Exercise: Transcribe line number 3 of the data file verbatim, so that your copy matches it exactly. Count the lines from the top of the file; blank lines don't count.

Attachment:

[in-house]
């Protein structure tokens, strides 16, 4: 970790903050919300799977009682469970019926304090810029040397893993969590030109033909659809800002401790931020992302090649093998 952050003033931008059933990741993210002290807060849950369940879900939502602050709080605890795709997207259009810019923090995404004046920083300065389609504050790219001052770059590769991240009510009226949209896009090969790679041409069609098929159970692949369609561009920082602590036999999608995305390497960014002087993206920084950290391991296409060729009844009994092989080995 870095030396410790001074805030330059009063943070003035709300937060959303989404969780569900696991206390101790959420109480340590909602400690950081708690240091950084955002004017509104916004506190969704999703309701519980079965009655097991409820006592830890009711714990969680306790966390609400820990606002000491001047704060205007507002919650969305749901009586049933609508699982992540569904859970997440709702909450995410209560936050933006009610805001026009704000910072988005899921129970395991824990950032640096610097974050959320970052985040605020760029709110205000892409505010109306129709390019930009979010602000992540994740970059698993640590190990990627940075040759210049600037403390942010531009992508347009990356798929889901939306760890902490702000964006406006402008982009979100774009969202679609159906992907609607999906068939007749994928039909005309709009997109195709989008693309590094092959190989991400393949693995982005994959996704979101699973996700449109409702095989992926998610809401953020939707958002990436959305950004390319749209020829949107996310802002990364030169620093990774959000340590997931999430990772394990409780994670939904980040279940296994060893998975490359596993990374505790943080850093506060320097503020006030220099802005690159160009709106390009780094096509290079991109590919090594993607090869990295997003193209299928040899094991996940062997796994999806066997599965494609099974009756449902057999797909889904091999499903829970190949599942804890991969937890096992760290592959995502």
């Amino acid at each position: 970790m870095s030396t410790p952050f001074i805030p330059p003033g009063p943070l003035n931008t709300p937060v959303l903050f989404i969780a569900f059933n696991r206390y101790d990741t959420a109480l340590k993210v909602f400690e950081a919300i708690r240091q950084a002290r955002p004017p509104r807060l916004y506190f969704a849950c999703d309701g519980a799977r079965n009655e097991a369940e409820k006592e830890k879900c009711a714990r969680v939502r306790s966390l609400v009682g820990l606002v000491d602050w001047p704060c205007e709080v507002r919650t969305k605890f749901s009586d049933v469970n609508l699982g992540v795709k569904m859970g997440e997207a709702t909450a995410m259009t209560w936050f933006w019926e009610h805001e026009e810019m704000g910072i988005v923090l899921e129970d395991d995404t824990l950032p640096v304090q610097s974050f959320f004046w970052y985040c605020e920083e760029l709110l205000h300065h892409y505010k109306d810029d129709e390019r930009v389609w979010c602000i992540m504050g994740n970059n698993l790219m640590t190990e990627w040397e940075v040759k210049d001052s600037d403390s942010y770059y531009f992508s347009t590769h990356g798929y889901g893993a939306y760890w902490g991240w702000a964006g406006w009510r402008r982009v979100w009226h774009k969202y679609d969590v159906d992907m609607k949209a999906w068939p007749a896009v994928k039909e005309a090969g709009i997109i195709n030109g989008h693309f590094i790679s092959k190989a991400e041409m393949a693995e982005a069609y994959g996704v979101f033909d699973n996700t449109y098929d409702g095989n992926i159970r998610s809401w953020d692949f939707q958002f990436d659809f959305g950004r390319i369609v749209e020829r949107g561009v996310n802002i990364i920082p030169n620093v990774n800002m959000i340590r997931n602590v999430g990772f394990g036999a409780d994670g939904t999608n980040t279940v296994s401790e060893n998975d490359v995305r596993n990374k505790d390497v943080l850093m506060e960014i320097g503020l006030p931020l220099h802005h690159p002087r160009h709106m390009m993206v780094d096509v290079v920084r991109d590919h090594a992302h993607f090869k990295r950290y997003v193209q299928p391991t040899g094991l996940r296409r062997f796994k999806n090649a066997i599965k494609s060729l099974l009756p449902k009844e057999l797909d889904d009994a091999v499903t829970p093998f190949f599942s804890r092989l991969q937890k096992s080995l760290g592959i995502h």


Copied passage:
């Amino acid at each position: 970790m870095s030396t410790p952050f001074i805030p330059p003033g009063p943070l003035n931008t709300p937060v959303l903050f989404i969780a569900f059933n696991r206390y101790d990741t959420a109480l340590k993210v909602f400690e950081a919300i708690r240091q950084a002290r955002p004017p509104r807060l916004y506190f969704a849950c999703d309701g519980a799977r079965n009655e097991a369940e409820k006592e830890k879900c009711a714990r969680v939502r306790s966390l609400v009682g820990l606002v000491d602050w001047p704060c205007e709080v507002r919650t969305k605890f749901s009586d049933v469970n609508l699982g992540v795709k569904m859970g997440e997207a709702t909450a995410m259009t209560w936050f933006w019926e009610h805001e026009e810019m704000g910072i988005v923090l899921e129970d395991d995404t824990l950032p640096v304090q610097s974050f959320f004046w970052y985040c605020e920083e760029l709110l205000h300065h892409y505010k109306d810029d129709e390019r930009v389609w979010c602000i992540m504050g994740n970059n698993l790219m640590t190990e990627w040397e940075v040759k210049d001052s600037d403390s942010y770059y531009f992508s347009t590769h990356g798929y889901g893993a939306y760890w902490g991240w702000a964006g406006w009510r402008r982009v979100w009226h774009k969202y679609d969590v159906d992907m609607k949209a999906w068939p007749a896009v994928k039909e005309a090969g709009i997109i195709n030109g989008h693309f590094i790679s092959k190989a991400e041409m393949a693995e982005a069609y994959g996704v979101f033909d699973n996700t449109y098929d409702g095989n992926i159970r998610s809401w953020d692949f939707q958002f990436d659809f959305g950004r390319i369609v749209e020829r949107g561009v996310n802002i990364i920082p030169n620093v990774n800002m959000i340590r997931n602590v999430g990772f394990g036999a409780d994670g939904t999608n980040t279940v296994s401790e060893n998975d490359v995305r596993n990374k505790d390497v943080l850093m506060e960014i320097g503020l006030p931020l220099h802005h690159p002087r160009h709106m390009m993206v780094d096509v290079v920084r991109d590919h090594a992302h993607f090869k990295r950290y997003v193209q299928p391991t040899g094991l996940r296409r062997f796994k999806n090649a066997i599965k494609s060729l099974l009756p449902k009844e057999l797909d889904d009994a091999v499903t829970p093998f190949f599942s804890r092989l991969q937890k096992s080995l760290g592959i995502h």